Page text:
A: We anticipate that the project to start making some vendors’ firmware security failings more apparent (via a public website) will probably kick off in early 2016. We want to give all vendors that we think may have an interest in improving their security a chance to either talk with us about working with them, or show that they can make measurable security improvements on their own within this timeframe.

Q: You had a Twitter post a few days ago, pointing to a new LegbaCore Github repository for a new Option ROM checking tool. This sounds very interesting! What kinds of Option ROM(s) will it support? What platform(s) will it run on? When can we expect initial release?
A: It will only integrity check the Apple Thunderbolt to Ethernet adapter’s option ROM. It will work in conjunction with a port of the linux tg3 kernel driver to run on Macs to dump the OROM. The “ethtool” command can also be run to dump the OROM on linux systems that have a thunderbolt port and the tg3 driver available. The tool will be released to coincide with the talk at BlackHat, August 6th.

Q: Beyond this new Option ROM checker, does LegbaCore have any additional tool plans in the works? If so, any details to reveal?
A: Our current thinking on tools is that we expect that we will make clean-slate “best effort” tools freely available at some point in the future. These tools would be like all typical security tools, being not particularly trustworthy, and thus vulnerable to attacker subversion. They would mostly be useful for catching attackers as they first enter into the domain, and are not particularly sophisticated. However we will only make those tools available once we have commercial-grade tools available, that have a trust argument for why these paid tools have the ability to stand up to sophisticated and well-resourced adversaries. And in the background we will work with vendors to add capabilities such as SMM Dual Monitor mode, which significantly strengthen the trust arguments

Q: The Copernicus release is mostly Windows-centric, but also includes a cross-platform, bios_diff.py tool in the release. Will the new LegbaCore github tree include a open source bios_diff project, perhaps to get open source patches for improved BIOS parsing beyond EFIPWN, perhaps like that in UEFITool?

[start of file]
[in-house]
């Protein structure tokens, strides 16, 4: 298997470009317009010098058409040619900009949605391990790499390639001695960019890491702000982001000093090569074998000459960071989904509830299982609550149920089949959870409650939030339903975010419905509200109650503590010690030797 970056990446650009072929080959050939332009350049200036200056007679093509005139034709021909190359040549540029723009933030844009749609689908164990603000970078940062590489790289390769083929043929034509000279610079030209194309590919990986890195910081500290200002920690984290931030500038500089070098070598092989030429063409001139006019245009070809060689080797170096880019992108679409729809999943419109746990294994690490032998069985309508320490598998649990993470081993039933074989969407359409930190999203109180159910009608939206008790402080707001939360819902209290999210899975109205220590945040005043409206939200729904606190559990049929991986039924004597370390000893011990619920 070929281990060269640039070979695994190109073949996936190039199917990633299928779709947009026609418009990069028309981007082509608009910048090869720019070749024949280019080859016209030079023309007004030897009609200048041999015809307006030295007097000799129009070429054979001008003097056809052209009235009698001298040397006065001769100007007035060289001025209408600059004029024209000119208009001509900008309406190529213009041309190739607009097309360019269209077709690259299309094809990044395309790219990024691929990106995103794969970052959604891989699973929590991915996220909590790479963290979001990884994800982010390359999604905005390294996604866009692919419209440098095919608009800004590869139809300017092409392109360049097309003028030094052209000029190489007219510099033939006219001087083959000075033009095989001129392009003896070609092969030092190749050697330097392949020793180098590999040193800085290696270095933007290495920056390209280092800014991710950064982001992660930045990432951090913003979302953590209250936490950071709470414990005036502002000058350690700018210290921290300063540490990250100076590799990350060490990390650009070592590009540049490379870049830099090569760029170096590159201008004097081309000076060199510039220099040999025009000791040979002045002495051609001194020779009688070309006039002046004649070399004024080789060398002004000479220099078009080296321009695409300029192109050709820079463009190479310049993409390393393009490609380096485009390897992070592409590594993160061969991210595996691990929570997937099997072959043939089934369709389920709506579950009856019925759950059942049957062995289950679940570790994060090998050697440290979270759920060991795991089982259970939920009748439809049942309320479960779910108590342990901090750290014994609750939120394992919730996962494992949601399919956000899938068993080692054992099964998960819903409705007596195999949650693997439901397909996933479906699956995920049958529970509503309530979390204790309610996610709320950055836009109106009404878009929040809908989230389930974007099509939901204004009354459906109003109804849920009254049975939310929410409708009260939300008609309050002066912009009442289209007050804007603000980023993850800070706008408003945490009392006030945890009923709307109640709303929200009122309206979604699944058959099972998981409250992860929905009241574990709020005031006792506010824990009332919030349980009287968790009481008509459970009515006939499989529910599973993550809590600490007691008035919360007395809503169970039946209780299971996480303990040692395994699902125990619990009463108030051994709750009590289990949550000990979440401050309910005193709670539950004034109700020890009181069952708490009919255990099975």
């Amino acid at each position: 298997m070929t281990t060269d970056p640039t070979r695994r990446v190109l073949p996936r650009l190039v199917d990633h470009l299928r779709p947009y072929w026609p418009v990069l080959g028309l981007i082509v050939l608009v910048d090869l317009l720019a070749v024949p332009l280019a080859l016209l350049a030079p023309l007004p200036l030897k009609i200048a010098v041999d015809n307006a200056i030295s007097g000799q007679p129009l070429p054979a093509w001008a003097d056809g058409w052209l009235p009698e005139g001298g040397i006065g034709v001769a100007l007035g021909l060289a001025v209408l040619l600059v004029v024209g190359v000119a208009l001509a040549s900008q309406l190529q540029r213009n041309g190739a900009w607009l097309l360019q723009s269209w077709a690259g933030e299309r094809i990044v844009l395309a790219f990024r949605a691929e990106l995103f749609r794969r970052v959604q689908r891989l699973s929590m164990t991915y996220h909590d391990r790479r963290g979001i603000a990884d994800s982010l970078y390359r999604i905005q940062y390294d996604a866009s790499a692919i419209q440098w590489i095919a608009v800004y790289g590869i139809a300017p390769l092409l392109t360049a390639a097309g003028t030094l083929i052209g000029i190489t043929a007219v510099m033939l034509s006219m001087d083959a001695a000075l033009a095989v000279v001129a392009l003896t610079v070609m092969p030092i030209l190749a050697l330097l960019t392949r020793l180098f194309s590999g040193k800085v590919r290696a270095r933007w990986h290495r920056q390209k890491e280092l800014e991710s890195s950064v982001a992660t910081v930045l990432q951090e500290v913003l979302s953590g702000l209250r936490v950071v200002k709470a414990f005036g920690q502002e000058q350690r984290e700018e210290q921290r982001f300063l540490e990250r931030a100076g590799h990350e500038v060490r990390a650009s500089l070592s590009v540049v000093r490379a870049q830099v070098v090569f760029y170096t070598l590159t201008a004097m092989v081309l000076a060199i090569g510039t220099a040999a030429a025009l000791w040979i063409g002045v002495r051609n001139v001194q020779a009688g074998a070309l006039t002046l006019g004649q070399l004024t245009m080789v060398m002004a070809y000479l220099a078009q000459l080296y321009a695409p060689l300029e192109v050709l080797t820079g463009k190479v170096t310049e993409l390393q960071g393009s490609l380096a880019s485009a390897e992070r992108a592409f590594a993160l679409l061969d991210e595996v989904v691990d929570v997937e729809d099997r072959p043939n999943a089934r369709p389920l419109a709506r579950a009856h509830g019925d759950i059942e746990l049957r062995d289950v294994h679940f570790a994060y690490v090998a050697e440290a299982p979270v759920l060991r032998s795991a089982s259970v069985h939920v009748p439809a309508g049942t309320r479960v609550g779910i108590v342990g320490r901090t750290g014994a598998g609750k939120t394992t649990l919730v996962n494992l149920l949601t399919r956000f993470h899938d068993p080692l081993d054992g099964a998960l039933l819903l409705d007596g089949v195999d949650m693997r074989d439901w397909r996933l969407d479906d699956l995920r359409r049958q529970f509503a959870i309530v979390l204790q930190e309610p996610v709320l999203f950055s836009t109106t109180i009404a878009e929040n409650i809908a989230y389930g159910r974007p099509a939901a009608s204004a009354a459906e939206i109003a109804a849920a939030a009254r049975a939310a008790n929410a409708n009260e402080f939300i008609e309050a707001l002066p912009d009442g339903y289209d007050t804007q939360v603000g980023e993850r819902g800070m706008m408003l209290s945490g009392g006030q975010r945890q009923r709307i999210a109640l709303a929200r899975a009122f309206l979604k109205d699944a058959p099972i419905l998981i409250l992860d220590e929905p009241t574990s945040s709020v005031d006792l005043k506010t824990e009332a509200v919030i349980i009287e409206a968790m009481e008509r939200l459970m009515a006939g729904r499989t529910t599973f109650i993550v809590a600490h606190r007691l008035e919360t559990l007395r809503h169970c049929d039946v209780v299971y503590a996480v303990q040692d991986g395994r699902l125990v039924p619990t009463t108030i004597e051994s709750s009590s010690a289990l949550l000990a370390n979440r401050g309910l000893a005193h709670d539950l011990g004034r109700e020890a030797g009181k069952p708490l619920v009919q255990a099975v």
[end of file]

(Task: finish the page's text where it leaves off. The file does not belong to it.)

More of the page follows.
A: While bios_diff.py continues to provide the only simple, semantically aware integrity checking capability for BIOS, it has a number of issues. E.g. in the context of our latest work, it simply doesn’t work to integrity check Apple firmware, because Apple firmware update structure does not look the same as the structure on-disk.

Q: Post-October/HITB, what’s the next LegbaCore BIOS/UEFI security training event you’ll be giving?
A: Later in October I’ll be offering a similar training at Ruxcon breakpoint. Beyond that we are fairly busy with private training engagements.

Q: Any hints what kind of new firmware vulnerability research you’re working on, and when we might see some of the results?
A: We are branching out to the security of peripheral devices such as network cards, HDs/SSDs, embedded controllers, GPUs, the Intel Management Engine, etc. We are shooting to have our first talk on one of these topics around December.

Q: Recently Stephan of coreboot mentioned that in the past MITRE said that Chrome OS firmware was more secure than UEFI. Both coreboot+depthcharge’s Verified Boot and UEFI’s Secure Boot both seem pretty similar, in terms of PKI usage. Have you an opinion on the security strength of either of these firmware solutions?
A: We have never evaluated CoreBoot to any level of depth. Hardware-wise, we like the Chromebook requirement to provide physical write protection for the flash chip via a screw. The way that Chromebooks supposedly root their boot trust in the embedded controller hardware, as described to us, sounded like a good idea. But without having actually spent time looking at the platforms, we cannot say much in terms of the security (or lack thereof) relative to UEFI-based systems.

—-[End of interview.]

Thanks Corey and Xeno!
Links:

<blink>THEIR OPROM CHECKER IS RELEASED!</blink>
The code was added 5 days ago, and I missed it!
https://github.com/legbacore/t2e_integrity_check

Upcoming training:
http://gsec.hitb.org/sg2015/sessions/tech-training-6-introductory-bios-smm-attack-defense/
https://ruxconbreakpoint.com/training/bios/
http://www.legbacore.com/Training.html

Stephan’s comment on coreboot security:

Thunderstrike 2 research available

The slides from the Black Hat Briefings’ talk on Thunderstrike2 are now online:

This talk won a Pwnie!

Thunderstrike 2: Sith Strike
http://legbacore.com/Research_files/ts2-blackhat.pdf
http://legbacore.com/Research_files/ts2-blackhat.pptx
http://legbacore.com/Research_files/ts2-blackhat.key

http://legbacore.com/Research.html
https://trmm.net/Thunderstrike_2

quiz: define ‘firmworm’

The pre-conference preview videos are coming out… 🙂 One firmware one that caught my attention:

Thunderstrike 2 “firmworm” for MacBooks Preview Video

US CERT BIOS Vulnerability Note VU#577140!

Today, US CERT released a Vulernability Notice for UEFI firmware:

Vulnerability Note VU#577140
BIOS implementations fail to properly set UEFI write protections after waking from sleep mode

Multiple BIOS implementations fail to properly set write protections after waking from sleep, leading to the possibility of an arbitrary BIOS image reflash.
Description

According to Cornwell, Butterworth, Kovah, and Kallenberg, who reported the issue affecting certain Dell client systems (CVE-2015-2890):